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Tom C. Clark

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“I shall be glad to help on the membership drive in any way I can.”

Thomas Campbell Clark, 1899–1977.  Associate Justice, Supreme Court of the United States, 1949–1967.  Typed Letter Signed, Tom Clark, one page, 8” x 10½”, on stationery of the Supreme Court of the United States, March 17, 1968.  With holograph postscript signed TCC.

This letter, with its three-line handwritten P.S., provides an excellent example of Justice Clark’s holograph. Clark assures Donald Perser, the Assistant Director of the American Judicature Society, of his willingness to assist in the Society’s membership drive and suggests the names of District of Columbia lawyers whom Perser might contact.  He writes, in part:  “I shall be glad to help on the membership drive in any way I can.  From your letter I gather that Messrs. Bress, Conner and Hill are already at work on the District of Columbia prospects.  /  You asked for suggestions and I think first of Frank Reifsnyder, this year’s chairman of the Section of Judicial Administration, and John Lynham. . . . Both are well known in the District and highly regarded.”  In a holograph postscript, he adds, in part:  “You might also write John Nolan, . . . and Barrett Prettyman, Jr. . . . ; also Earl Kintner . . . .”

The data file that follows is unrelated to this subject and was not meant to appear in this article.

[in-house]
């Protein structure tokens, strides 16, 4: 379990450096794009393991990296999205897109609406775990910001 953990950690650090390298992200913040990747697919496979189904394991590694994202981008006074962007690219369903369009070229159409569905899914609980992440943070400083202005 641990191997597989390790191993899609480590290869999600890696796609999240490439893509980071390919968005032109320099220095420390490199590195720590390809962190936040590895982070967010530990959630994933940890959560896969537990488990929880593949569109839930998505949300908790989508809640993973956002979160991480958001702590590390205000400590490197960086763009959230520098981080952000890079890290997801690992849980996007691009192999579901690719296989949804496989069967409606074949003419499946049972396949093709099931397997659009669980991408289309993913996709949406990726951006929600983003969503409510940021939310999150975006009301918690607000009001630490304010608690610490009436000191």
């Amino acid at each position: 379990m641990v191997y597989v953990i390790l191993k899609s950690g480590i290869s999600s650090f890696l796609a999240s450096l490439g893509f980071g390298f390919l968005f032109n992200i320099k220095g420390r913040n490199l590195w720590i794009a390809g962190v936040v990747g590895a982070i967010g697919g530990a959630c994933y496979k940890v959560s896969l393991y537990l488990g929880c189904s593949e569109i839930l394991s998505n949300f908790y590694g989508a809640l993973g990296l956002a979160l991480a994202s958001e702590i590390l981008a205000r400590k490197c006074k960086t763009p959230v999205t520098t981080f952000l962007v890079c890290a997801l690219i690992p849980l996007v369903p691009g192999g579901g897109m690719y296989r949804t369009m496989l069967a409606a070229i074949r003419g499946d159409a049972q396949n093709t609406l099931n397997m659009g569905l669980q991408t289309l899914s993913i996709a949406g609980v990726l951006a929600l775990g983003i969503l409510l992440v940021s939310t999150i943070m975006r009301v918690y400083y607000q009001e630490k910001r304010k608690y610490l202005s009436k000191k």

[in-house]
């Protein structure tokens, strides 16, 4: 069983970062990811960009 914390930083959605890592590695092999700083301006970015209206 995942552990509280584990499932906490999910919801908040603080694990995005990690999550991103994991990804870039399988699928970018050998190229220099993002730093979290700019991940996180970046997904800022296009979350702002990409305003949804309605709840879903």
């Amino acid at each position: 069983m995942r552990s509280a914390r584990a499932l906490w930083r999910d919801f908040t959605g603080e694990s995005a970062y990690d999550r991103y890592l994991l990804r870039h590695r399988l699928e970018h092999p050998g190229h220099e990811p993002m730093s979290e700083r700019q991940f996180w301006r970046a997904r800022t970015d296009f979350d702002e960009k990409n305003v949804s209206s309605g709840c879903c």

President Harry S. Truman appointed Clark Attorney General in 1945, a post that he held for just over four years before Truman appointed him to the Supreme Court in August 1949.  He served until 1967, when he resigned in order to avoid a conflict of interest when President Lyndon B. Johnson appointed his son, Ramsey Clark, Attorney General.  After his resignation, in addition to sitting as a visiting Justice on lower courts, Clark served as director of the Federal Judicial Center and as chair of the Board of Directors of the American Judicature Society.

Reifsnyder (1920–2007) chaired the American Bar Association Section on Judicial Administration, the first person to chair the section without previously serving as a judge.  He served as a director of the American Judicature Society for four years, 1972–1976.  Lynham  (1908–1987) practiced law in Washington, D.C., and was a member of both the American Judicature Society and the Institute of Judicial Administration. Nolan (1927–2017) and Prettyman (1925–2016), whose father was a prominent federal Court of Appeals judge, served as assistants to Attorney General Robert F. Kennedy and negotiated with Fidel Castro for the return of the Americans captured in the 1961 Bay of Pigs invasion.  Kintner (1912–1991) served as chairman of the Federal Trade Commission three years, 1959–1961, and later practiced law in Washington, D.C.

Justice Clark has signed this letter and written and signed the postscript in black fountain pen.  The letter has normal mailing folds and scattered light handling marks.  Overall it is in fine condition.



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